Rethinking Civil Society Role in Local Development

Of international NGOs, most would opine that the money is given in charity or out of personal philanthropy. They’re correct but in reality the donations are more economic and in a way political in nature than just charity.

At the organizational level, the heart of international sponsorship of local communities is the redistribution of wealth from citizens in developed (sponsoring or donor) countries to citizens and communities in less wealthy nations. As with the objective in taxation, inflows from the international community are redistributed as investments in local development (e.g. education, health, disaster risk reduction) including capacity building for local government. In turn, local citizens are informed of this, not for them to be overly grateful though naturally they would be, with the intention that it would “open” them toward recognition of the fact that they are active participants (as opposed to passive recipients) of the redistribution process; by making their voices heard in the decision-making process they become active participants. For example, in true bottoms-up fashion, situational analysis with communities should yield the gaps needing address by the international community.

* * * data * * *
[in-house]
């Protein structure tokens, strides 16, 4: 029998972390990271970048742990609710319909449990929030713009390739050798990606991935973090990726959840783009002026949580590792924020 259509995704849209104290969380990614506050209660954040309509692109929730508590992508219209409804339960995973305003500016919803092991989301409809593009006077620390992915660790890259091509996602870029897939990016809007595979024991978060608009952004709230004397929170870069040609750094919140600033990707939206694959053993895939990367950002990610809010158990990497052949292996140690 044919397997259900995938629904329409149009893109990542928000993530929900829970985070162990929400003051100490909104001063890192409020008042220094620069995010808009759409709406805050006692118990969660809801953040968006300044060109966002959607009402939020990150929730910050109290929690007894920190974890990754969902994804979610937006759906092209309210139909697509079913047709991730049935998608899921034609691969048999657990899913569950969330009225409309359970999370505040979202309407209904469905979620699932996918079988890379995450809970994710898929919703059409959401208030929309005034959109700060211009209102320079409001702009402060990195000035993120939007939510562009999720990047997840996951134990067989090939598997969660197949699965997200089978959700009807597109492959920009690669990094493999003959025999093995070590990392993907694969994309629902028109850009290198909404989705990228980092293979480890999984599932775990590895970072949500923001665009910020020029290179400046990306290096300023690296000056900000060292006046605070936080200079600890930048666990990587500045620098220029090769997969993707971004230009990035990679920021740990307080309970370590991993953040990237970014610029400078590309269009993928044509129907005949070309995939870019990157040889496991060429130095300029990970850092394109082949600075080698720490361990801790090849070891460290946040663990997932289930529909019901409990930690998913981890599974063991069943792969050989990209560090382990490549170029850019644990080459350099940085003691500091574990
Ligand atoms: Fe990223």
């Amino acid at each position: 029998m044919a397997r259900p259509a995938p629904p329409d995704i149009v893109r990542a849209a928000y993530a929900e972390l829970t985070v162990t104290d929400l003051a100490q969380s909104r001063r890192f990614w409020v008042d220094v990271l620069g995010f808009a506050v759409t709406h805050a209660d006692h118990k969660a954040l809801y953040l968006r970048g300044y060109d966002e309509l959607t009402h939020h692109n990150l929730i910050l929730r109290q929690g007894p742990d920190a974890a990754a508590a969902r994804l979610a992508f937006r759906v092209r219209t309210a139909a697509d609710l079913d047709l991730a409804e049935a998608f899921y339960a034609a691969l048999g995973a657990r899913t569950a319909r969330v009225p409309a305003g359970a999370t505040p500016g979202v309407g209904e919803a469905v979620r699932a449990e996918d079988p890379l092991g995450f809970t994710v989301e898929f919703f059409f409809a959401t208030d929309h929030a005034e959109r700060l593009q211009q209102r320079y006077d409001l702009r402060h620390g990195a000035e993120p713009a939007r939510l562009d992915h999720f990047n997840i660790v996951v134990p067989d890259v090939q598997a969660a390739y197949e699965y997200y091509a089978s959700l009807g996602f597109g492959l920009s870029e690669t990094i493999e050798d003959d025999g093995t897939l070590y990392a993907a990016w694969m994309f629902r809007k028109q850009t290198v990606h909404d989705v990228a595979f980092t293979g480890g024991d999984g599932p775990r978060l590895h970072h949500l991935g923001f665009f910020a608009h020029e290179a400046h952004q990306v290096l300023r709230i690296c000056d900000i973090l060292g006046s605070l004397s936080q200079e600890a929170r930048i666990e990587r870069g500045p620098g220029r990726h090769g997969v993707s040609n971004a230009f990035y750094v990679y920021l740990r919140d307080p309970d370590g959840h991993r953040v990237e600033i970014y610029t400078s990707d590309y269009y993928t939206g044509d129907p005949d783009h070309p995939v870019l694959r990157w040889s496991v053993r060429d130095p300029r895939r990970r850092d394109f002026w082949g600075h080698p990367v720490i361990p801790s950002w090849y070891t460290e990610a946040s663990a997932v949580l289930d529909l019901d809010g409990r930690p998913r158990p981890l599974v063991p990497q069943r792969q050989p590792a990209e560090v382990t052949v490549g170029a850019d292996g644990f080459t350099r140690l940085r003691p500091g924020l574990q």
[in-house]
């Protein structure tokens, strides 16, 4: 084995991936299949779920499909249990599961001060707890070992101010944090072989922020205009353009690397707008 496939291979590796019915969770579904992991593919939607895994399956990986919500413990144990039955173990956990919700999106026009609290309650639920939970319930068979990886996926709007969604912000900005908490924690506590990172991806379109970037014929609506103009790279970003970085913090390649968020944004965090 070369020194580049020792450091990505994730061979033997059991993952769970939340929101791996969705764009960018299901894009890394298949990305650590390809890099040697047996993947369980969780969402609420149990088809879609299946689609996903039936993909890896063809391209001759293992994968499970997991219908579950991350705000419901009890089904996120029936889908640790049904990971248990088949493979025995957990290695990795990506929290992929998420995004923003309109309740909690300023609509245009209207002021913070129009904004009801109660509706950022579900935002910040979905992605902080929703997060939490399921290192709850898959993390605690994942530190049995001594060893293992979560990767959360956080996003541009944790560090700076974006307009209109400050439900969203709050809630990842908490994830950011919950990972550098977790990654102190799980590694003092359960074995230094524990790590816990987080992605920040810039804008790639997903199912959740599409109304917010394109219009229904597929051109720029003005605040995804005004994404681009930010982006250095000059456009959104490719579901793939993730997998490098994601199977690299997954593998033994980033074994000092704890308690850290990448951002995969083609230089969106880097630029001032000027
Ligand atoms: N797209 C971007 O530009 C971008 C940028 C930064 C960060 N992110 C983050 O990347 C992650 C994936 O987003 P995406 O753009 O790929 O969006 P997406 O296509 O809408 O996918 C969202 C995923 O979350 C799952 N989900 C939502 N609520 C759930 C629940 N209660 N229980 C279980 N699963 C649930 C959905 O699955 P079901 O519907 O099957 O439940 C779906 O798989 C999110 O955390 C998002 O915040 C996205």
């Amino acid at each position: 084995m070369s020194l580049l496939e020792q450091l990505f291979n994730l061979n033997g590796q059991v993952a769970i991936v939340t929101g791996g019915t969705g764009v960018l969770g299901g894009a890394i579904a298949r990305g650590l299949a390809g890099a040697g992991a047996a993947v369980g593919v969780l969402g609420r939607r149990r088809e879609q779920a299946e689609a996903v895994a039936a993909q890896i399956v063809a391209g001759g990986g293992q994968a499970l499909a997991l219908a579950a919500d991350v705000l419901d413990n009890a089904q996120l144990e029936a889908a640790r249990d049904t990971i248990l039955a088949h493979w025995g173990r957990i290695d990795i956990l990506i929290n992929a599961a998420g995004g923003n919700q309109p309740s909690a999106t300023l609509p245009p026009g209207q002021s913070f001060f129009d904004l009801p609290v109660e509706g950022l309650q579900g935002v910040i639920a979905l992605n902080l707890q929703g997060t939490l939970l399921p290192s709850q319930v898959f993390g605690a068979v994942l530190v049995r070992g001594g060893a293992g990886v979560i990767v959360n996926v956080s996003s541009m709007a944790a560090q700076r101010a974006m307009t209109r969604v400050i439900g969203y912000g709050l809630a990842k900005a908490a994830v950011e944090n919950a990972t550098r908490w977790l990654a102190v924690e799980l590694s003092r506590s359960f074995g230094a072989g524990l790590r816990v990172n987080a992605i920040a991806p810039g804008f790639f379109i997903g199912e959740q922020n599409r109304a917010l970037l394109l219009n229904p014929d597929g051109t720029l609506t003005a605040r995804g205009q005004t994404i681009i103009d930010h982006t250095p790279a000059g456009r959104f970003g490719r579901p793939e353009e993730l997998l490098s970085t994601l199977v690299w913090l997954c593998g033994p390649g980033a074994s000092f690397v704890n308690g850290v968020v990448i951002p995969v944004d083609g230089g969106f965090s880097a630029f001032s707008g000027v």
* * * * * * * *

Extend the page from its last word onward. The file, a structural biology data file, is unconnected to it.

But how come, and this is also the conundrum within the international development community, despite decades of local aid and development support poverty (in its broadest sense, deprivation of freedom, according to economist Amartya Sen) has not leapfrogged itself out of its sinkhole? Similarly, how come with the hundreds of local NGOs and inflows the community receives out of international funds poverty has not been significantly reduced or alleviated? How come we have government (taxes) and thousands of NGOs (financial flows from international) and yet poverty seems unfazed by all these? What is with poverty in this country that even powerful structures with their gazillions can’t seem to shake out from its hole?

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